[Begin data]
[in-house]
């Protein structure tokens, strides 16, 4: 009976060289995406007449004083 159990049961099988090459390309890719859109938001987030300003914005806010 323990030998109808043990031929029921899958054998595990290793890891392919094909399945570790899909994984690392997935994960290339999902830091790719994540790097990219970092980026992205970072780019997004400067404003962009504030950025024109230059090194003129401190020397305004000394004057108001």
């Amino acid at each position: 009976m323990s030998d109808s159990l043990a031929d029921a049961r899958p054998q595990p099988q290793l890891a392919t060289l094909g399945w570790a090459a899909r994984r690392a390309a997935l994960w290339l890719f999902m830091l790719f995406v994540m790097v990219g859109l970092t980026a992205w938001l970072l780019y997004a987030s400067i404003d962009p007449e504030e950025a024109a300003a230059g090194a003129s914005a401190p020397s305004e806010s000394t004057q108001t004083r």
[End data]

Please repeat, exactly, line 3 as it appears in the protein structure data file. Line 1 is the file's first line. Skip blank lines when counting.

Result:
């Amino acid at each position: 009976m323990s030998d109808s159990l043990a031929d029921a049961r899958p054998q595990p099988q290793l890891a392919t060289l094909g399945w570790a090459a899909r994984r690392a390309a997935l994960w290339l890719f999902m830091l790719f995406v994540m790097v990219g859109l970092t980026a992205w938001l970072l780019y997004a987030s400067i404003d962009p007449e504030e950025a024109a300003a230059g090194a003129s914005a401190p020397s305004e806010s000394t004057q108001t004083r």